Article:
Book Title: Bad Girls

Details: Author: Wilson, Jacqueline

Reading Age: 10 - 11

Publisher: Transworld

ISBN-13: 9780440867623

Number of pages: 192

Dimensions: 18.8 x 13 x 1.6 cm

Retail Price: €7.49

  • €7.00

Book Details

Product Description
Kim's gang had better watch out! Tanya's my friend now, and she'll show them!
Mandy has been picked on at school for as long as she can remember, so she is delighted when cheeky, full-of-fun Tanya befriends her. Mum isn't happy, she thinks Tanya's a 'bad girl' and a bad influence. Is she or isn't she?

Publishers Weekly
PW called this tale of a 10-year-old who flees three bullying classmates and gets hit by a bus 'tightly written. The author proves that bad girls can make for a good story.' Ages 8-12. (Apr.) Copyright 2002 Cahners Business Information.

Publishers Weekly
Wilson (The Suitcase Kid) opens this tightly written tale with a bang: 10-year-old Mandy, after being humiliated by three bullying classmates, dashes into the street and gets hit by a bus (she sprains her arm, but is otherwise fine). Mandy's first-person narrative then settles into a credible, engaging account of how she copes with the ongoing taunting from these three 'bad girls' and with the coddling of her overprotective mother. The author compellingly demonstrates the dramatic differences in the physical and emotional development among fifth graders. Things begin to look up when Mandy meets 14-year-old Tanya, a foster child who moves into a neighbor's home. With her spiky orange hair, high heels and cropped tops, Tanya couldn't look more unlike the bespectacled Mandy, whose mother dresses her in 'stupid baby clothes' and insists she wear her hair in braids. Despite the differences in their ages and backgrounds--and much to the chagrin of Mandy's mother--the two develop a friendship that enables the heroine to assert her individuality. Even after Tanya must move to a 'children's home' (after she, with Mandy in tow, gets arrested for shoplifting), Mandy develops a strength and maturity that enable her to relate better to her mother and to brush off the barbs of the bullies. Shaping convincing characters, dialogue and plot, Wilson proves that bad girls can make for a good story. Ages 9-12. (Feb.) Copyright 2001 Cahners Business Information.

Children's Literature
There are all types of bad girls. Some are actually mean bullies that tease and torment smaller, vulnerable girls who must face them everyday at school. Others are just lonely and neglected, overcompensating for the tough life they have been dealt. In this story, Mandy is one of the girls taunted by the first kind of bad girl. Even her best friend has turned against her and joined forces with her tormenters. At the bus stop, in the classroom and elsewhere, these girls make fun of almost everything about Mandy. Just when Mandy thinks she can't take it any longer, Tanya moves in. Tanya is a foster child who has had a tough life. She represents the second type of bad girl. In fact, she is completely the opposite of Mandy. Even though Mandy's parents aren't excited about her hanging out with Tanya, Tanya turns out to be Mandy's most faithful friend and defender. This is a great book about an issue that many girls deal with¾teasing. It also deals with the concept of judging others, and is a delightful book with many great lessons. 2001, Delacorte Press, $15.95. Ages 8 to 12. Reviewer: Sheree Van Vreede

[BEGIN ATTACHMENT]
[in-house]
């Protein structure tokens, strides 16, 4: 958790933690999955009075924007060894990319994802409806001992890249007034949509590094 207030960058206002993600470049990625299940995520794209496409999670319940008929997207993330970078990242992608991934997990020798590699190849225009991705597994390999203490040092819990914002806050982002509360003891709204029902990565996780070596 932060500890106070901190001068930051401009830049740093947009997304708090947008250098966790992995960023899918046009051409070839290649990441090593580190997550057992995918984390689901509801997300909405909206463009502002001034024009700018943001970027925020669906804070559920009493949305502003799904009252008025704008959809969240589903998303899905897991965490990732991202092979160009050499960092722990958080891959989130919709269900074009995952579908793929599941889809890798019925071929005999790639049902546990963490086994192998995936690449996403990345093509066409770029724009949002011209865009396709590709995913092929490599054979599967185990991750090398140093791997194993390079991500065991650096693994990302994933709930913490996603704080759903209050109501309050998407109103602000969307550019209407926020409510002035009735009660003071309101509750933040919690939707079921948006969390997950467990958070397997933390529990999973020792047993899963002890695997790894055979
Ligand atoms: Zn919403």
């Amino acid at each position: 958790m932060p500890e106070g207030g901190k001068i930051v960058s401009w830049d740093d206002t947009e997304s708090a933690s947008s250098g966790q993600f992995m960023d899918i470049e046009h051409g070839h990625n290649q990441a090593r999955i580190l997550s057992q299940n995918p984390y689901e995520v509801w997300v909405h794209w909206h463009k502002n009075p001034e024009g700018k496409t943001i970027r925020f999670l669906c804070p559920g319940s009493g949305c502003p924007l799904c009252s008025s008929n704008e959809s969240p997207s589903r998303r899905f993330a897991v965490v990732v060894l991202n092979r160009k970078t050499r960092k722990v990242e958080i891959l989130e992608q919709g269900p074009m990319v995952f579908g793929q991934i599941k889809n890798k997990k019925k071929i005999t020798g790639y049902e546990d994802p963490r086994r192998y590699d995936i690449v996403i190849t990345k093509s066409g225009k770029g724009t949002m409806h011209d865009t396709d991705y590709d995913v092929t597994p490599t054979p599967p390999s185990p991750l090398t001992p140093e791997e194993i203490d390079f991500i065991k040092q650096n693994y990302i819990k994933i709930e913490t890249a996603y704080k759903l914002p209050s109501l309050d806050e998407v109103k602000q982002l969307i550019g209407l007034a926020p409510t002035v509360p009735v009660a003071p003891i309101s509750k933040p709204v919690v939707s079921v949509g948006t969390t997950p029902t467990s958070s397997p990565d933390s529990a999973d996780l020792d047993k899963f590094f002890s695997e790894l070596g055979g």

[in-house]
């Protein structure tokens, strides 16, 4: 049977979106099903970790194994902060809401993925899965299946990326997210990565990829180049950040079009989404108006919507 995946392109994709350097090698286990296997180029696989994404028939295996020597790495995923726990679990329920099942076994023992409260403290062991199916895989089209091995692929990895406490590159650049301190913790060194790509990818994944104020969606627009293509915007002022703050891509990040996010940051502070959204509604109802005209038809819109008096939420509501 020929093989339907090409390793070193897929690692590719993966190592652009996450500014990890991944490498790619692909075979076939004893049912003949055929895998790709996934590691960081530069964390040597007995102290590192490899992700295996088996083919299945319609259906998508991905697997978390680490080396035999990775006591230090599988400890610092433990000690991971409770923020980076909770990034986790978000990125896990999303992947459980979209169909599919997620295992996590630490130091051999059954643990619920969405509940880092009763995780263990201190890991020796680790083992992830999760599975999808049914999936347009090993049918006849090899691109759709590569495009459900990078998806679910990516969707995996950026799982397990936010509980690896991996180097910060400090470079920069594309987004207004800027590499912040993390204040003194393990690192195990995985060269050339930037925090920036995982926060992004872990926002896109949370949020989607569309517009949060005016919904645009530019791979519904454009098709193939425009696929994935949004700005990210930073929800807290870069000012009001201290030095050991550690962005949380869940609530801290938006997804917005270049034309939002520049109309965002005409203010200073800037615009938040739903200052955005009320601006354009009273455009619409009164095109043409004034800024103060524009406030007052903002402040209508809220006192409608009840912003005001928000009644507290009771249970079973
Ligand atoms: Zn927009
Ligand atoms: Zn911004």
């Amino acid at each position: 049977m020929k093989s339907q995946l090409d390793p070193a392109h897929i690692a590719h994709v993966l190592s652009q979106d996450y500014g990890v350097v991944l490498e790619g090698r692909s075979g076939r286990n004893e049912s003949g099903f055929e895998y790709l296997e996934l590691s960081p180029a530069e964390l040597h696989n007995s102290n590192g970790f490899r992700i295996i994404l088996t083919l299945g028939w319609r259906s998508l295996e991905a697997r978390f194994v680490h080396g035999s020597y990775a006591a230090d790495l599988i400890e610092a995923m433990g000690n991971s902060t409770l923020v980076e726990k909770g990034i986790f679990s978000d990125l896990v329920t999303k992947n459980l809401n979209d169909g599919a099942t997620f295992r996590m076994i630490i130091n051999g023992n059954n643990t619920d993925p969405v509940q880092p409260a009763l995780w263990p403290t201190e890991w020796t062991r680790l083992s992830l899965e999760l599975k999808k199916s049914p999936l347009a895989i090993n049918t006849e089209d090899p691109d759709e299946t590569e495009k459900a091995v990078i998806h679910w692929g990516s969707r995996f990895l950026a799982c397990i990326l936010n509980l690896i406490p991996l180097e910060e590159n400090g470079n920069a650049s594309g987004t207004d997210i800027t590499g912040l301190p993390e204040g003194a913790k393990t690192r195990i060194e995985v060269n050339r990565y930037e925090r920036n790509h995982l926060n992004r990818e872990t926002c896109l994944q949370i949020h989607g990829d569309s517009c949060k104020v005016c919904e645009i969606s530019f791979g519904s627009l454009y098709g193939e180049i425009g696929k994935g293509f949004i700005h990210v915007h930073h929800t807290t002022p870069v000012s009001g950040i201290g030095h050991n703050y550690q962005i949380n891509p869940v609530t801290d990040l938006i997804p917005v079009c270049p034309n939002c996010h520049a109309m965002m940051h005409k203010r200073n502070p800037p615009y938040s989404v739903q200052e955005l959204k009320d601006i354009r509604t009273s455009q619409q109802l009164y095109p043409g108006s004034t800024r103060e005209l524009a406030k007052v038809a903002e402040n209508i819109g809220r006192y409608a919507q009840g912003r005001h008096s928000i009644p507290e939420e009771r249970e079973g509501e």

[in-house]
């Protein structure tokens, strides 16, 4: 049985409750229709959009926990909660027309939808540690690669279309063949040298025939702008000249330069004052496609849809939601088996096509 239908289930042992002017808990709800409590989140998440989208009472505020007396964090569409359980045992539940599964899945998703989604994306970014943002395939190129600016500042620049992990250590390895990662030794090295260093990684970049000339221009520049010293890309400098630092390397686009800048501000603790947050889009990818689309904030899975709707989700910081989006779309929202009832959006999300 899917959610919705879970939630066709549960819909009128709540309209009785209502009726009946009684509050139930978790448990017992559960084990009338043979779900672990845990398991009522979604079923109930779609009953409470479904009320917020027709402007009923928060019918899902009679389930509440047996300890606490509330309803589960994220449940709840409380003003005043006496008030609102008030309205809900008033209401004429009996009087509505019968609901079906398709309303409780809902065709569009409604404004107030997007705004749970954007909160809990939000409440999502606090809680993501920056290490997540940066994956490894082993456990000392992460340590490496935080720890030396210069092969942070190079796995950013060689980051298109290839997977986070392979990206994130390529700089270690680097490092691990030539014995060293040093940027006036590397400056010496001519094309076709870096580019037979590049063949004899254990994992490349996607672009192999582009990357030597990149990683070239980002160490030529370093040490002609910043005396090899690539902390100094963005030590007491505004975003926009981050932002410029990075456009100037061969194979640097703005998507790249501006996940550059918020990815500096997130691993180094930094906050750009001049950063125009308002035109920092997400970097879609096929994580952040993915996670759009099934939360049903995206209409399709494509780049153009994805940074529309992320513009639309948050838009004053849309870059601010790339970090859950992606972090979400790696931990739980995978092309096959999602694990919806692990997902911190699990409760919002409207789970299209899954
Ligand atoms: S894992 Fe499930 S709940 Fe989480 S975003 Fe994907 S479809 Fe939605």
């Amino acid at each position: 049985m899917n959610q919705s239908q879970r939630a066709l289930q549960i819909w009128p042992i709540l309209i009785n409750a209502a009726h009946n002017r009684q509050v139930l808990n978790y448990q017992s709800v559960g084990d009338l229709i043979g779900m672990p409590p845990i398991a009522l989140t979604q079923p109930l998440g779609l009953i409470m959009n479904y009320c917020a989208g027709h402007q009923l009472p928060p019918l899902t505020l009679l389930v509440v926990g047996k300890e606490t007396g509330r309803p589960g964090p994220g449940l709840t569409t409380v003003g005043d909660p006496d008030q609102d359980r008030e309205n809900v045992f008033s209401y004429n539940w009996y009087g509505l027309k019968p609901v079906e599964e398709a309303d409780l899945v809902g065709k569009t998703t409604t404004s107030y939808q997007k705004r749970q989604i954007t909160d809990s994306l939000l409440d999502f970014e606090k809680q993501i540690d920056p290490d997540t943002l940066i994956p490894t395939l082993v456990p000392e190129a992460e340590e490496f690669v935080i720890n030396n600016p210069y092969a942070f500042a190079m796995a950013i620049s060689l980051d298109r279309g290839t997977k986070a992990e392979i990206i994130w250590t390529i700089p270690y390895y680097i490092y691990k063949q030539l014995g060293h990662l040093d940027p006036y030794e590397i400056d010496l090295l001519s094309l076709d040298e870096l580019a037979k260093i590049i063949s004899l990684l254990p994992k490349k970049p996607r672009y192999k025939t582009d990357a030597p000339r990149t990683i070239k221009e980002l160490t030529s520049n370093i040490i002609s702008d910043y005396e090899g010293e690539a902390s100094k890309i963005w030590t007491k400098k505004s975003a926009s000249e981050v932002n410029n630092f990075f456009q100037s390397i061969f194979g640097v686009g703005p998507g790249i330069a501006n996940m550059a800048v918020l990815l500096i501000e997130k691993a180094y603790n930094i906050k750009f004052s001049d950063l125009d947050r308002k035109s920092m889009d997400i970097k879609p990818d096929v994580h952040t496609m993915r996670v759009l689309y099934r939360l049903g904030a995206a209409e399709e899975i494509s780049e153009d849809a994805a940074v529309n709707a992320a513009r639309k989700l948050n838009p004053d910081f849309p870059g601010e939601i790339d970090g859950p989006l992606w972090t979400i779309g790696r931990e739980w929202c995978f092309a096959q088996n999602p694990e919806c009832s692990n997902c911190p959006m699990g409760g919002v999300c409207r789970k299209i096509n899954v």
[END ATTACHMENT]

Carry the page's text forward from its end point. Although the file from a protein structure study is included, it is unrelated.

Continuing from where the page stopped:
School Library Journal
Gr 4-6-Although sharing the same title as Cynthia Voigt's Bad Girls (Scholastic, 1996), the similarity ends there. When her friend Melanie teams up with Kim and Sarah, 10-year-old Mandy White becomes the target of their taunts and gets hit by a bus while trying to run away from them. Despite the efforts of Mandy's mother, teacher, and principal, the girls continue to bully, only changing their tactics. Mandy copes better when she becomes friendly with 14-year-old Tanya, who lives in a foster-care home. Although Mandy disapproves of Tanya's shoplifting, the two end up at the police station when Tanya is caught. The author's depictions of the characters and situations ring true. The British expressions give the story a sense of place and do not interfere with its readability. It's unfortunate that the lighthearted cartoon illustrations belie the serious"